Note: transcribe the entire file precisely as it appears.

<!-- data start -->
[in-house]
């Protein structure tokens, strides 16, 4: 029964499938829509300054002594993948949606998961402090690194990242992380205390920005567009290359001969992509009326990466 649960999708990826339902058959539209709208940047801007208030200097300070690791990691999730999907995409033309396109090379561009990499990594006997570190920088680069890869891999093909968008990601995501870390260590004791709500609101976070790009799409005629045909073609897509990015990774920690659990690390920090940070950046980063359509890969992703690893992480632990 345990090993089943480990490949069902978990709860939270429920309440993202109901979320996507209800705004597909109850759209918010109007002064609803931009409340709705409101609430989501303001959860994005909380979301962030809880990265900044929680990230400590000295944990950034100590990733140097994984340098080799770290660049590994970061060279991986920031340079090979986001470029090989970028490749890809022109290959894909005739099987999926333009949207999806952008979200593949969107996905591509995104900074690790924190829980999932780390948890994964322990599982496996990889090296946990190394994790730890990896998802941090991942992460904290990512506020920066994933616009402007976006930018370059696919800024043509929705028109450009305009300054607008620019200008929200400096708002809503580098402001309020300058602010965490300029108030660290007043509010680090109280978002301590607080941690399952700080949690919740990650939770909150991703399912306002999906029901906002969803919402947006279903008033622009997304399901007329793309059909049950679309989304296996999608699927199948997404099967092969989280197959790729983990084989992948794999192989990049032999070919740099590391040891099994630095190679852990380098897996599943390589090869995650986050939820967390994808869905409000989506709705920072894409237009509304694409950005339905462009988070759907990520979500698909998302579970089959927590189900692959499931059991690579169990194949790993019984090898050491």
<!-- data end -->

[in-house]
């Protein structure tokens, strides 16, 4: 029964499938829509300054002594993948949606998961402090690194990242992380205390920005567009290359001969992509009326990466 649960999708990826339902058959539209709208940047801007208030200097300070690791990691999730999907995409033309396109090379561009990499990594006997570190920088680069890869891999093909968008990601995501870390260590004791709500609101976070790009799409005629045909073609897509990015990774920690659990690390920090940070950046980063359509890969992703690893992480632990 345990090993089943480990490949069902978990709860939270429920309440993202109901979320996507209800705004597909109850759209918010109007002064609803931009409340709705409101609430989501303001959860994005909380979301962030809880990265900044929680990230400590000295944990950034100590990733140097994984340098080799770290660049590994970061060279991986920031340079090979986001470029090989970028490749890809022109290959894909005739099987999926333009949207999806952008979200593949969107996905591509995104900074690790924190829980999932780390948890994964322990599982496996990889090296946990190394994790730890990896998802941090991942992460904290990512506020920066994933616009402007976006930018370059696919800024043509929705028109450009305009300054607008620019200008929200400096708002809503580098402001309020300058602010965490300029108030660290007043509010680090109280978002301590607080941690399952700080949690919740990650939770909150991703399912306002999906029901906002969803919402947006279903008033622009997304399901007329793309059909049950679309989304296996999608699927199948997404099967092969989280197959790729983990084989992948794999192989990049032999070919740099590391040891099994630095190679852990380098897996599943390589090869995650986050939820967390994808869905409000989506709705920072894409237009509304694409950005339905462009988070759907990520979500698909998302579970089959927590189900692959499931059991690579169990194949790993019984090898050491």